New Jersey’s focus on critical facility infrastructure upgrades in the wake of Sandy made perfect sense. Moving forward, however, the state should begin laying the groundwork to leverage available public funds to access private capital. This will expand the market for clean energy technologies and improve grid resilience.

    New Jersey might follow Connecticut’s lead, for instance, whose green bank was able to turn every dollar in system benefits charges (a small surcharge on customers’ electricity bills used to finance energy efficiency and clean energy programs) into three dollars of private capital. The state then used this extra funding to help finance Connecticut’s successful Commercial Property-Assessed Clean Energy (C-PACE) program, which allows business owners to pay for energy efficiency and renewable energy upgrades on their property tax bills.

    Growing momentum for private capital engagement in the clean energy sector was also evident in New York at a recent International Green Bank summit, hosted by the New York Green Bank, which brought together green bank stakeholders from around the world. The New York Green Bank recently announced its first set of deals, using $200 million of public funds to catalyze $600 million in investment from prominent Wall Street banks like Bank of America Merrill Lynch and Deutsche Bank.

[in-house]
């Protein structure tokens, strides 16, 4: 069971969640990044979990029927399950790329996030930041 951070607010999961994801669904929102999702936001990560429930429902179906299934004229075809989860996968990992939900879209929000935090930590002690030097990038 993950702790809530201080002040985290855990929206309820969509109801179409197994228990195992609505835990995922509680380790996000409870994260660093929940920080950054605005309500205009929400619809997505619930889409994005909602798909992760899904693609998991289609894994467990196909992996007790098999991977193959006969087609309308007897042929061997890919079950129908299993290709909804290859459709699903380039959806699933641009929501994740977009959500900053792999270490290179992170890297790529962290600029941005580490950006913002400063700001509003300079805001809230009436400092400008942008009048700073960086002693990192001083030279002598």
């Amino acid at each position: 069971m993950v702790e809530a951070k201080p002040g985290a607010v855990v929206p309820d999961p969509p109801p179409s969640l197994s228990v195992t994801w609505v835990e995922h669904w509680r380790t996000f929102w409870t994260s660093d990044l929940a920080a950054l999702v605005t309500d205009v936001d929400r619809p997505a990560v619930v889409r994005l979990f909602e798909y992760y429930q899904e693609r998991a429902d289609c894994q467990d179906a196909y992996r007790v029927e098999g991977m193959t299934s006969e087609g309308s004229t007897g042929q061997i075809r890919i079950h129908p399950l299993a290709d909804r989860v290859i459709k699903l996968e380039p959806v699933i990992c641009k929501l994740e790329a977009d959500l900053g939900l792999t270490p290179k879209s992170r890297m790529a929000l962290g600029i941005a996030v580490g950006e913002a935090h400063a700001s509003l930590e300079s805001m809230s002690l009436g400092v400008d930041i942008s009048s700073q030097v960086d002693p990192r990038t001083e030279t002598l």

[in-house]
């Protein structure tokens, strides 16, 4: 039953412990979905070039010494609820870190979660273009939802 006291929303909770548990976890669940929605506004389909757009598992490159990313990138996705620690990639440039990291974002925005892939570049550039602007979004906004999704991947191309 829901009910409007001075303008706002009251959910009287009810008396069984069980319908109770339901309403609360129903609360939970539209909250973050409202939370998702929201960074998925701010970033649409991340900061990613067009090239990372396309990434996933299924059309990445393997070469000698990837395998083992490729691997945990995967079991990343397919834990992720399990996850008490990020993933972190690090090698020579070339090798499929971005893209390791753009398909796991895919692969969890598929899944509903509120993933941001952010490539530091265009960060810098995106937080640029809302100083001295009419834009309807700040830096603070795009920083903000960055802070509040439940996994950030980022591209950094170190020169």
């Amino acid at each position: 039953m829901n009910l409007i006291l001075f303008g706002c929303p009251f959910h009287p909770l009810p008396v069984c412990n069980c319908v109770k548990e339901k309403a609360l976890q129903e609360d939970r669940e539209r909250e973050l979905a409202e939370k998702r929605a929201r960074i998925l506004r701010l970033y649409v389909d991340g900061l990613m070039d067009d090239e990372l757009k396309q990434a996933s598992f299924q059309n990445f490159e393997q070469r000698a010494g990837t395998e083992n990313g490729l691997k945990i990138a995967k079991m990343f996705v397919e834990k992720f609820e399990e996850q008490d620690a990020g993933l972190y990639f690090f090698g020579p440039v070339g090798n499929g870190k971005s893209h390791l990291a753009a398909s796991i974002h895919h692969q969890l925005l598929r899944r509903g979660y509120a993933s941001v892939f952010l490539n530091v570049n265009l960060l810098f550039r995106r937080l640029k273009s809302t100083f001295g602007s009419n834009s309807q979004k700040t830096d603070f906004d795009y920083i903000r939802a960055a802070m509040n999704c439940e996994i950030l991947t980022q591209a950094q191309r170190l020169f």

New Jersey’s Energy Resilience Bank is already off to a great start by allocating $65 million for water and wastewater treatment plants, for which the bank is accepting applications. In coming months, the Energy Resilience Bank will distribute grants and low-interest loans to help finance clean energy technologies that can operate independently from the power grid like solar power with battery storage.

    The Energy Resilience Bank could enhance its financing capacity by fully harnessing the potential of private capital, enabling it to expand its range of products and types of projects. Ideally, the bank would merely bridge the financing gap that exists due to market barriers by providing attractive interest rates or other incentives. This would allow the private sector step in and do what it does best, resulting in a self-sustaining clean-tech market with minimal support from public funds. New Jersey has taken innovative steps to address grid vulnerability and resiliency. Next on the agenda is ensuring the state has adequate resources to get the job done, and accessing private capital is the most effective way to do it.

    Mary Barber is the Environmental Defense Fund's New Jersey Director, Clean Energy.

  • 22 Dec 2014 11:56 AM | Anonymous member (Administrator)

    The Brownfields Coalition of the Northeast (BCONE) is pleased to partner  with NJSWEP to host the popular keystone event:  The NJDEP Regulatory Update.

    Early registration is now open for NJSWEP and BCONE members, and is available until January 4th! This event will sell out - don't wait to sign up! Registration opens to the public Jan. 5th.  BCONE members only, use code: NJRegBCONE


    NJDEP Public Hearing Room

    Department of Environmental Protection Headquarters

    401 E. State Street

    Trenton, New Jersey 

    Date: February 4, 2015 (Snow date - February 18, 2015)

    Time: 9:00 AM – 3:30 PM

    Cost and Registration: $25 for NJSWEP members and BCONE members; Free for NJDEP employees; $85 for non-members

    For early registration, click here.